Dark Moor – The Hall Of The Olden Dreams
Dark Moor – The Hall Of The Olden Dreams (2000)
Reviewed by Daniel Millard
If ever there was an ‘overnight’ explosion of talent being realized, it was Dark Moor’s transition from Shadowland to sophomore release The Hall Of The Olden Dreams. Don’t believe me? Sit through the full first album and then switch over immediately to “Somewhere In Dreams”. I’ll be damned if that switch doesn’t elicit a reaction at least so strong as “Ah, that’s more like it!” While the lineup is identical, the compatibility of band members, the growth of individual skill, and the overall improvement in songwriting is nothing short of staggering. As long as I’m pumping this album up, let’s just call it a towering epic of searing power metal majesty that has rarely been equaled, and never in the same way (with the exception, of course, of successor The Gates Of Oblivion).
If you’re reading this review, hopefully you’re nodding your head in agreement, but if you’re not (and not just a philistine), I assure that I absolutely endorse that statement. After a brief 91 seconds of ambient introduction, Enrik, Elisa, and company launch into a whirlwind of neoclassical fury that doesn’t abate until track 7. Five straight face-tearing, voicebox-shredding fireworks in a row, and you’re all but guaranteed to have the stupidest grin of your life plastered to your face by the end of the first. “Somewhere In Dreams” remains an iconic opener of power metal to this day, with a pre-chorus and chorus among the best that the band has ever composed. There’s no respite, however, as “Maid Of Orleans” opens with a blistering salvo of lead guitar that leads into another iconic chorus. “Bells Of Notre Dame” begins only slightly less brazenly before plunging into a composition charged by harpsichord, flute and string samples, and the striking of the eponymous bells, of course. “Silver Lake” and “Mortal Sin” could both dominate albums in their own right, especially the latter’s sequential guitar lick during its bridge and solo break.
It’s not just the first five songs that place The Hall Of The Olden Dreams on such a coveted platform, however. Ballad “The Sound Of The Blade” offers a touching and actually-appreciated reprieve from the sonic fury before we’re hurled right back into the thick of it with “Beyond The Fire” and “Quest For The Eternal Flame”. Closer “Hand In Hand” might sound like another ballad, but it’s a banging wrap-up, albeit a touch slower and with a bit of dreaminess.
I remember hearing this album when I was early into power metal, and how badly Elisa Martin stole my heart. Though I may have drubbed her just a little bit in my review of Shadowland, no single element of the band has improved more noticeably between that album and this than her voice. Throughout The Hall Of The Olden Dreams, Elisa sobs, shrieks like a banshee, and cries out power metal anthems so powerfully that, until the debut of Ancient Bards in 2010, I was convinced I’d never find a woman in Euro-power that was her equal. The improved production on this album does wonders as well, as Elisa is much clearer and always heading the vanguard of the band’s neoclassical charge.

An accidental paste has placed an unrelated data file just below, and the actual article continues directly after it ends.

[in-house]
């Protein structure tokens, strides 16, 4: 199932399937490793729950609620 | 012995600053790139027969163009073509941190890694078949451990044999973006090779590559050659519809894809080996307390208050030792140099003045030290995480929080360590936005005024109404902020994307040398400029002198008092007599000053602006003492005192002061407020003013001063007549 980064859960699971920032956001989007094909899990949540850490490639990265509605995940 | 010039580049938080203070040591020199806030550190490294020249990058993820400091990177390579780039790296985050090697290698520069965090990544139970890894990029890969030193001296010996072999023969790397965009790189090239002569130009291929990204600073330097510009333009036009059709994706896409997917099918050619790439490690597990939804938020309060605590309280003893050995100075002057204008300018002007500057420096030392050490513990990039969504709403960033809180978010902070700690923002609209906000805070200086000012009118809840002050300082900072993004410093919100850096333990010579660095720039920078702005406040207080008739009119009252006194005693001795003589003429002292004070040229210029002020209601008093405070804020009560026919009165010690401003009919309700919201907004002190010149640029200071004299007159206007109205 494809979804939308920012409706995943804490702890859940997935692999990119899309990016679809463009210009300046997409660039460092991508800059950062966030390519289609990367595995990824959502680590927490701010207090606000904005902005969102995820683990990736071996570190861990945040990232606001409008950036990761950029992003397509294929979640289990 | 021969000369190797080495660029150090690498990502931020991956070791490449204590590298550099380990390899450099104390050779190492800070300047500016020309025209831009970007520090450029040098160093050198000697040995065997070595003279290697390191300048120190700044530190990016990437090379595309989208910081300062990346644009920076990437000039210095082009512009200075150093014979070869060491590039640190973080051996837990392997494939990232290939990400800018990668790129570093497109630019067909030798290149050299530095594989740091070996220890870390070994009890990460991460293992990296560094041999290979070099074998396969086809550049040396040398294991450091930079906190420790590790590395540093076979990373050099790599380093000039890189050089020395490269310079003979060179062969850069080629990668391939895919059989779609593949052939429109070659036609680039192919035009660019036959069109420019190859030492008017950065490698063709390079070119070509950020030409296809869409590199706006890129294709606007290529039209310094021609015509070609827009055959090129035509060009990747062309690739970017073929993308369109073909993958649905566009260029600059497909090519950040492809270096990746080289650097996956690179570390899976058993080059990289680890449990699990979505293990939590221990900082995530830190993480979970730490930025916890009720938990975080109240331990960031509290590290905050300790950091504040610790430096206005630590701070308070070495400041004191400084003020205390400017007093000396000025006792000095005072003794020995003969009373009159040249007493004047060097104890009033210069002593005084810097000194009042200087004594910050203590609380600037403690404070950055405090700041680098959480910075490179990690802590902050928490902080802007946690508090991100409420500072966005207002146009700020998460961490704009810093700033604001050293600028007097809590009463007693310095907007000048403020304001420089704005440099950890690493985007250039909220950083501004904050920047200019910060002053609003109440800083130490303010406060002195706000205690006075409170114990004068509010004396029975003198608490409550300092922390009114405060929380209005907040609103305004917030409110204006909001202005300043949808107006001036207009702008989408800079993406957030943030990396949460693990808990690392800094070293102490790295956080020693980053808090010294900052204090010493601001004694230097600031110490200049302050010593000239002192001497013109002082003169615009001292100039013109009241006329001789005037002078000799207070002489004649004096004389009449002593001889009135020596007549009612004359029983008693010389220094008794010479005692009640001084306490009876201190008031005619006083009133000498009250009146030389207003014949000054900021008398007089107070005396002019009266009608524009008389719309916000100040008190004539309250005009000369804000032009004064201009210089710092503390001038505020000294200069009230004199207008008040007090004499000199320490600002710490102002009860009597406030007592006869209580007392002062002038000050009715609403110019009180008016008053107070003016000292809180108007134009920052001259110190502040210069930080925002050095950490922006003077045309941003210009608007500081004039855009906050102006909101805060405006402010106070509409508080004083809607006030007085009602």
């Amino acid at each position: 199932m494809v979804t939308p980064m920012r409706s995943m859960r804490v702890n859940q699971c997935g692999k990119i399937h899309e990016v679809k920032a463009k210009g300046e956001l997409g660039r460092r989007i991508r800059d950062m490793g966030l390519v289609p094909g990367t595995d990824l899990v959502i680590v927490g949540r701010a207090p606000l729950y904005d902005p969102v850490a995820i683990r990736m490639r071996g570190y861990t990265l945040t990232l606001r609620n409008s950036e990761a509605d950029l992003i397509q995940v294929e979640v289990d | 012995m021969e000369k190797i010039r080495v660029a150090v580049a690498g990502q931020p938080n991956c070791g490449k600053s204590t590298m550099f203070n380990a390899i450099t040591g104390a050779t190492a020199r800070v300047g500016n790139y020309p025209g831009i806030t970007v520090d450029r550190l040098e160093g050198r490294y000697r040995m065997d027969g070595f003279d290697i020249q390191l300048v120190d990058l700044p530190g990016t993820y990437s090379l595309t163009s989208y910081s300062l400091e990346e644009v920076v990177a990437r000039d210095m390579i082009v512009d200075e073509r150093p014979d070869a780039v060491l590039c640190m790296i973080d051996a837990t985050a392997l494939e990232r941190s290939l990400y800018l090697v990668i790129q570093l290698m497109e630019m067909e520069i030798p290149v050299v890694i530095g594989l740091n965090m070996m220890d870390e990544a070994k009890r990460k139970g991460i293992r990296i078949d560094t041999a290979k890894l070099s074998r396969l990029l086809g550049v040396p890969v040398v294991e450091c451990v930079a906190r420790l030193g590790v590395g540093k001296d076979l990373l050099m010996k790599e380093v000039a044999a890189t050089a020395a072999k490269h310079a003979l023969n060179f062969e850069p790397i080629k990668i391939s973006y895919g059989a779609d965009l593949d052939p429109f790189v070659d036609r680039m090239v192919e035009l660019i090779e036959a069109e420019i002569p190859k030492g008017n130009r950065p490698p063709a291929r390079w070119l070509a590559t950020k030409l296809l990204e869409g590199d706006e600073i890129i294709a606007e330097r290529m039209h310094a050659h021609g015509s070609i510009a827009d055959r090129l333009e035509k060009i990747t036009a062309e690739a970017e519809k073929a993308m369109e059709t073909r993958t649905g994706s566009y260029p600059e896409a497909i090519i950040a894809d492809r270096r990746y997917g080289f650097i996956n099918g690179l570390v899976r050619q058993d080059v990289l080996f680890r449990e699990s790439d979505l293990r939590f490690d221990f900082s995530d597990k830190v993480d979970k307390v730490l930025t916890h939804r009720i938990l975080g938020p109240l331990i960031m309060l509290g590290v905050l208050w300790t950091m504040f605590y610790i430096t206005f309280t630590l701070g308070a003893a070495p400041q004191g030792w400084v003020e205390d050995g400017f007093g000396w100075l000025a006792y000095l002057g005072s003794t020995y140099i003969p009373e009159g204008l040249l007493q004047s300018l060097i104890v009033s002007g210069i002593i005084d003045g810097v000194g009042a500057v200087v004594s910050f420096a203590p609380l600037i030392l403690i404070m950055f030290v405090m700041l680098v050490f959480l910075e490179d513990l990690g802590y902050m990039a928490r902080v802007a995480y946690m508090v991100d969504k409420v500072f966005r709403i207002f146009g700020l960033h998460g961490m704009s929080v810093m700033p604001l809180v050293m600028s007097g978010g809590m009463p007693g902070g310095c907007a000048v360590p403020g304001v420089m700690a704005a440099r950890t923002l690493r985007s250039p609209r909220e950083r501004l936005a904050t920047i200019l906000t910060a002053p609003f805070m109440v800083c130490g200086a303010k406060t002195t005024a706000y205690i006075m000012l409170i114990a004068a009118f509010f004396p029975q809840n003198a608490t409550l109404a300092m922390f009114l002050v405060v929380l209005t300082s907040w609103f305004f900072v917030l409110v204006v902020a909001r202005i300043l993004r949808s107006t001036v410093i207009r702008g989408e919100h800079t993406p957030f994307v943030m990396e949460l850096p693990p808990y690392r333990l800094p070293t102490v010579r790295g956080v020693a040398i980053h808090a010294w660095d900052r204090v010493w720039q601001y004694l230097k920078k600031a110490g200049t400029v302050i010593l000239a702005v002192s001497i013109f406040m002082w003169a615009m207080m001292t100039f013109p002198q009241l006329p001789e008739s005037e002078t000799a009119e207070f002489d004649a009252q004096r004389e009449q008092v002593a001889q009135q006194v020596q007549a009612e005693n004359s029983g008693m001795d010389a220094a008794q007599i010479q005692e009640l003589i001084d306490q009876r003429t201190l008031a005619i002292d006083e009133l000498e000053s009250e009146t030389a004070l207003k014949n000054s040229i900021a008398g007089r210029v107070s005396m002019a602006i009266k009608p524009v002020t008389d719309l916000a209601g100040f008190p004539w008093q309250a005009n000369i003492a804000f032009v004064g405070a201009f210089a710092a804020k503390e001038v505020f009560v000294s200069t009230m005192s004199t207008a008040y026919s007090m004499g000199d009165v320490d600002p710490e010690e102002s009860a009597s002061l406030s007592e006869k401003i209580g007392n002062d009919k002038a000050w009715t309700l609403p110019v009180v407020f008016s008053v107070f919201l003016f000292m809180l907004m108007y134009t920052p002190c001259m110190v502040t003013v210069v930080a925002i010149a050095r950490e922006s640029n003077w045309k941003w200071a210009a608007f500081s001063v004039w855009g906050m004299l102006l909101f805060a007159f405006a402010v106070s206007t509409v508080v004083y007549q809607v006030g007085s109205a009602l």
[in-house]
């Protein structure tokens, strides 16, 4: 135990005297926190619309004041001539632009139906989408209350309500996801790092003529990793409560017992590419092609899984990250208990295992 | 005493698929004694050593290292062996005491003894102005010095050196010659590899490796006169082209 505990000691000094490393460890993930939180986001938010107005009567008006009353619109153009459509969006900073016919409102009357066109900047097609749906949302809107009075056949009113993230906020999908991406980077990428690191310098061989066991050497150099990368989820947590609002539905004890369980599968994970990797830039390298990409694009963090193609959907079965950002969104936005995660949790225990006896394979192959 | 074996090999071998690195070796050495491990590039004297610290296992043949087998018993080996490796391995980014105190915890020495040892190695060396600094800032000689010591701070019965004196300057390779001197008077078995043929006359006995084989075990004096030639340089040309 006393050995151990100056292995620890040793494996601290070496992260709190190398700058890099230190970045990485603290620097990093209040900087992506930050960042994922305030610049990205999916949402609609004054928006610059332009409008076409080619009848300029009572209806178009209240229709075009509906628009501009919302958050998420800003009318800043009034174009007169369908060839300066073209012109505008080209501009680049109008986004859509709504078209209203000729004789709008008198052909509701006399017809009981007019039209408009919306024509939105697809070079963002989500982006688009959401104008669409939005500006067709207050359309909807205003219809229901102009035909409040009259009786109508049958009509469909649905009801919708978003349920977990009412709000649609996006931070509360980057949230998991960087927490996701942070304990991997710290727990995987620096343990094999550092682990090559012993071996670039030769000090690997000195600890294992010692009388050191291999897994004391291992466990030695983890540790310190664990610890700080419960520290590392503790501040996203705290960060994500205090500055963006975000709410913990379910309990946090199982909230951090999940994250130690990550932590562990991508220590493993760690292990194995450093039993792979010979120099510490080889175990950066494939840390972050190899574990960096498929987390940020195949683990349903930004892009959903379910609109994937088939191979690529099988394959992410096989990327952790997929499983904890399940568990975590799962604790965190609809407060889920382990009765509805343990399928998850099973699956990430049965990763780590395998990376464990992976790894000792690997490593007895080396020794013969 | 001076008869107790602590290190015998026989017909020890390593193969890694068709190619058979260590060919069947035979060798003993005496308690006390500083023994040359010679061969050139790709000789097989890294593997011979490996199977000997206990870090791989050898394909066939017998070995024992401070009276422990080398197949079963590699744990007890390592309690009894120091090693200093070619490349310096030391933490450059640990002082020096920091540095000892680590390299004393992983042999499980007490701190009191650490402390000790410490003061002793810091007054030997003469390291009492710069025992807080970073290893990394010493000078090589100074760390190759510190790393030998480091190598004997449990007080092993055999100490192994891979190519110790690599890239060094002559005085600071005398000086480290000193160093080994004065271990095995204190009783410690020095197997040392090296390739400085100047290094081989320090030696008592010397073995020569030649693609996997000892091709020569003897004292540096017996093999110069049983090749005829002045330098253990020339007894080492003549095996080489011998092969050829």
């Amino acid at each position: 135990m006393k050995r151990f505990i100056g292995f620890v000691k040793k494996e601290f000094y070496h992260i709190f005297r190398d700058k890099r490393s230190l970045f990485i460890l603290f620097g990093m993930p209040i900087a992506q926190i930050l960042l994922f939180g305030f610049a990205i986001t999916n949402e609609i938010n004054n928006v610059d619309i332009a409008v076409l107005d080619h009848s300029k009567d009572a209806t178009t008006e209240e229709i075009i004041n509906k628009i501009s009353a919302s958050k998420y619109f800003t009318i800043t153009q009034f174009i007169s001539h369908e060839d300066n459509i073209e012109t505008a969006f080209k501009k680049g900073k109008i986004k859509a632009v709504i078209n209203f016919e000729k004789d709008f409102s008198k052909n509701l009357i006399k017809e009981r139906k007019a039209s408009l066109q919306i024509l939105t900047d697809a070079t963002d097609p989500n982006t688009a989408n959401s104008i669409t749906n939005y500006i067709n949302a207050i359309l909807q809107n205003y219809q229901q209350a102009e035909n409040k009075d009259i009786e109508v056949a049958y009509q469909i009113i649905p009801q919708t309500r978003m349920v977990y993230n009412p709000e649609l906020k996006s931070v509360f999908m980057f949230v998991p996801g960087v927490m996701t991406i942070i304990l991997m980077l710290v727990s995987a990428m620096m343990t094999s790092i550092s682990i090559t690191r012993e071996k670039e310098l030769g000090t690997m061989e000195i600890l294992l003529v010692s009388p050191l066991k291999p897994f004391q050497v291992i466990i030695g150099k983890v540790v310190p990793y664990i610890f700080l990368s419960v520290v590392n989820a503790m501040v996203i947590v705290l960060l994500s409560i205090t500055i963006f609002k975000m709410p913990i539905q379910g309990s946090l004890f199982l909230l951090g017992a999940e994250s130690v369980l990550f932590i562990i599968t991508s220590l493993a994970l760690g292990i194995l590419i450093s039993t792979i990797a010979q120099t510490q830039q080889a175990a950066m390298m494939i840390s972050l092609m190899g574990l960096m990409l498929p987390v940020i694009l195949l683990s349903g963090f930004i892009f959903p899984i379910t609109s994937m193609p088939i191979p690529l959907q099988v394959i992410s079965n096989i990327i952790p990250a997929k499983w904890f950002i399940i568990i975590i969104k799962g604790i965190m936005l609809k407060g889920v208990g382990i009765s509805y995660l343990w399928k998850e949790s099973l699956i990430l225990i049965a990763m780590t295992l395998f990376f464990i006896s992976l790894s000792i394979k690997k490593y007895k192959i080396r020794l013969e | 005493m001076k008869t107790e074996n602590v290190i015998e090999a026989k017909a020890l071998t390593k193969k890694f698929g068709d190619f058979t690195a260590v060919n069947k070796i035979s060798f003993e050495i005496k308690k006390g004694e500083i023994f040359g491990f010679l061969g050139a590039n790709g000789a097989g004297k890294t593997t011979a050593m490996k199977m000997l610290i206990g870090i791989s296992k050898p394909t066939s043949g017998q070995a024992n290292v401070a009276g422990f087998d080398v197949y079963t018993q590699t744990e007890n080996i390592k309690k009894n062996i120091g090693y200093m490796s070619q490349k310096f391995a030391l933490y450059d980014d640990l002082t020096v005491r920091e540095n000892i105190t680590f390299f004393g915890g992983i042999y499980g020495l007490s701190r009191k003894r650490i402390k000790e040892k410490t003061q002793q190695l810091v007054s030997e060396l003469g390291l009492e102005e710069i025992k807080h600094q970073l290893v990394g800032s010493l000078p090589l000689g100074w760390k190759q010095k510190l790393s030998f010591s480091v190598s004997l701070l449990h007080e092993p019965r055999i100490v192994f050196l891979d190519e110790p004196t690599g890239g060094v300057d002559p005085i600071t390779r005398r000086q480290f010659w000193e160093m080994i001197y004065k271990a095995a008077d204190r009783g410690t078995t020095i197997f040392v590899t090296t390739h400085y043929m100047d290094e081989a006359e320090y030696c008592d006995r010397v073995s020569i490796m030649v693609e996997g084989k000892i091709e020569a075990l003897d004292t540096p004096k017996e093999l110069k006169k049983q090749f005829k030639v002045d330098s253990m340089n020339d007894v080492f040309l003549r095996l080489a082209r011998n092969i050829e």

If I could put my finger on what makes these early Dark Moor albums so special, it is the aspect of neoclassicism. While there’s plenty of metal that incorporates classical techniques and sounds, In The Hall Of The Olden Dreams features the perfect blend. There’s no self-satisfying Malmsteen sort of wankery here, nor is there the same brand of faux-operatic, synth-laden symphonicism that Rhapsody embraces. Fast, memorable, and technically proficient guitar playing that frequently calls to mind classical favorites (though sped up considerably) is balanced neatly with Elisa’s powerful vocal delivery, some of the strongest keyboard support in power metal, and a sprinkling of bass solis and drum fills. This whole formula actually differs substantially from Dark Moor’s later work with Alfred Romero because it is not only generally faster, but relies less upon the smooth, emotionally-invoking tendencies of romanticism, and more upon the less subtle (but equally impressive) sum of speed and virtuosity.
In short, The Hall Of The Olden Dreams is necessary listening (Owning is, alas, somewhat more difficult nowadays) for any fan of European power metal. There is good reason that this album is so highly regarded among genre fans, as it has done its share to influence a younger generation of fans and composers alike. Falling right in the middle of the huge European power metal revolution, it helped put Spain on the map, even if Dark Moor was often brushed aside in favor of its Italian, Swedish, and German counterparts. The band’s strength was only quickening however, as it would prove a couple of years later…
4.5 // 5